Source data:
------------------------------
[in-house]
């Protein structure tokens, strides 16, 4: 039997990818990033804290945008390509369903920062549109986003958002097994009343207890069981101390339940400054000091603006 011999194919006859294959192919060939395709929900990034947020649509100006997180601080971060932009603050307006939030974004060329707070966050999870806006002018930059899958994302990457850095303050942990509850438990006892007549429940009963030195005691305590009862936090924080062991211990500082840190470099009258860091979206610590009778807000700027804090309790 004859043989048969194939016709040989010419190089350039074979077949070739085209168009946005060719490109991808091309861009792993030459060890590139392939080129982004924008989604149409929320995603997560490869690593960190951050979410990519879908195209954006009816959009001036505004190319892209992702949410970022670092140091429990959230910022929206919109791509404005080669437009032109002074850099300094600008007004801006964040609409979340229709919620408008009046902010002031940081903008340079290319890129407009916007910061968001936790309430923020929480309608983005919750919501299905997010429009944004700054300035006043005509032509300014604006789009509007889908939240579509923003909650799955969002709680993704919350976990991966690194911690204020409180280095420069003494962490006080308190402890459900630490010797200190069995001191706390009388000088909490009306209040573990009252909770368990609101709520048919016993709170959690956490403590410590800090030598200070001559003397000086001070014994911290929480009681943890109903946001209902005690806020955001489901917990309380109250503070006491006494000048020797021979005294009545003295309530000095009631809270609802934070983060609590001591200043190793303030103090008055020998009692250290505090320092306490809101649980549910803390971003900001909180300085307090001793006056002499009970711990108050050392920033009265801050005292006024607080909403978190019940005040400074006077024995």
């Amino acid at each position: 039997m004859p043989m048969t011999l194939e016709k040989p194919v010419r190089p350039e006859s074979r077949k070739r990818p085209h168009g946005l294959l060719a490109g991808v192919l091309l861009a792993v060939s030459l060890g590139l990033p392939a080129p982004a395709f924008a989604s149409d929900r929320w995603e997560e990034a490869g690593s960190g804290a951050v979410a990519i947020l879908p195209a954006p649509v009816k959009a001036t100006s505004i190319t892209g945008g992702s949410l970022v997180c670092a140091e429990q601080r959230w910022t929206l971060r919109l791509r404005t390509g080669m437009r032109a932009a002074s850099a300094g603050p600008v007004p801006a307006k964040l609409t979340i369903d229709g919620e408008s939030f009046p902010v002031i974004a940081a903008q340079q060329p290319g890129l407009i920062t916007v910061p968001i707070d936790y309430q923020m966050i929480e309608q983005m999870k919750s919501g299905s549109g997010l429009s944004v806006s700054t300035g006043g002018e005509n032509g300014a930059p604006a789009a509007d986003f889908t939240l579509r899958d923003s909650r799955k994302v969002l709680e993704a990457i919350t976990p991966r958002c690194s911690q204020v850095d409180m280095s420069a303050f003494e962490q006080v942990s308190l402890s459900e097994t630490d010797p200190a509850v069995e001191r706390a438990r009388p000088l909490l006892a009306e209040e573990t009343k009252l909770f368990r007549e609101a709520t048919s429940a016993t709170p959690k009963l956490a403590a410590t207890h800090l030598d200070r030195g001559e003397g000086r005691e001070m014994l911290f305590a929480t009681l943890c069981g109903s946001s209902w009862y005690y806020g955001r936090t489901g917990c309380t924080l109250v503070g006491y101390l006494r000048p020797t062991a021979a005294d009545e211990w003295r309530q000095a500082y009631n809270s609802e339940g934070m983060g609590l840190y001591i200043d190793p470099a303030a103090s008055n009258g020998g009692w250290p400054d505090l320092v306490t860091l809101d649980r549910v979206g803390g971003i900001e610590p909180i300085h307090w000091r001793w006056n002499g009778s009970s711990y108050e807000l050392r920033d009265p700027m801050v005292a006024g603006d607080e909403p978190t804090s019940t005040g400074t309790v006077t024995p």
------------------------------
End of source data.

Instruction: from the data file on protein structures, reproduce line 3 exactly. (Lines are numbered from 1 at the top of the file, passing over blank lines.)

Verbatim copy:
């Amino acid at each position: 039997m004859p043989m048969t011999l194939e016709k040989p194919v010419r190089p350039e006859s074979r077949k070739r990818p085209h168009g946005l294959l060719a490109g991808v192919l091309l861009a792993v060939s030459l060890g590139l990033p392939a080129p982004a395709f924008a989604s149409d929900r929320w995603e997560e990034a490869g690593s960190g804290a951050v979410a990519i947020l879908p195209a954006p649509v009816k959009a001036t100006s505004i190319t892209g945008g992702s949410l970022v997180c670092a140091e429990q601080r959230w910022t929206l971060r919109l791509r404005t390509g080669m437009r032109a932009a002074s850099a300094g603050p600008v007004p801006a307006k964040l609409t979340i369903d229709g919620e408008s939030f009046p902010v002031i974004a940081a903008q340079q060329p290319g890129l407009i920062t916007v910061p968001i707070d936790y309430q923020m966050i929480e309608q983005m999870k919750s919501g299905s549109g997010l429009s944004v806006s700054t300035g006043g002018e005509n032509g300014a930059p604006a789009a509007d986003f889908t939240l579509r899958d923003s909650r799955k994302v969002l709680e993704a990457i919350t976990p991966r958002c690194s911690q204020v850095d409180m280095s420069a303050f003494e962490q006080v942990s308190l402890s459900e097994t630490d010797p200190a509850v069995e001191r706390a438990r009388p000088l909490l006892a009306e209040e573990t009343k009252l909770f368990r007549e609101a709520t048919s429940a016993t709170p959690k009963l956490a403590a410590t207890h800090l030598d200070r030195g001559e003397g000086r005691e001070m014994l911290f305590a929480t009681l943890c069981g109903s946001s209902w009862y005690y806020g955001r936090t489901g917990c309380t924080l109250v503070g006491y101390l006494r000048p020797t062991a021979a005294d009545e211990w003295r309530q000095a500082y009631n809270s609802e339940g934070m983060g609590l840190y001591i200043d190793p470099a303030a103090s008055n009258g020998g009692w250290p400054d505090l320092v306490t860091l809101d649980r549910v979206g803390g971003i900001e610590p909180i300085h307090w000091r001793w006056n002499g009778s009970s711990y108050e807000l050392r920033d009265p700027m801050v005292a006024g603006d607080e909403p978190t804090s019940t005040g400074t309790v006077t024995p």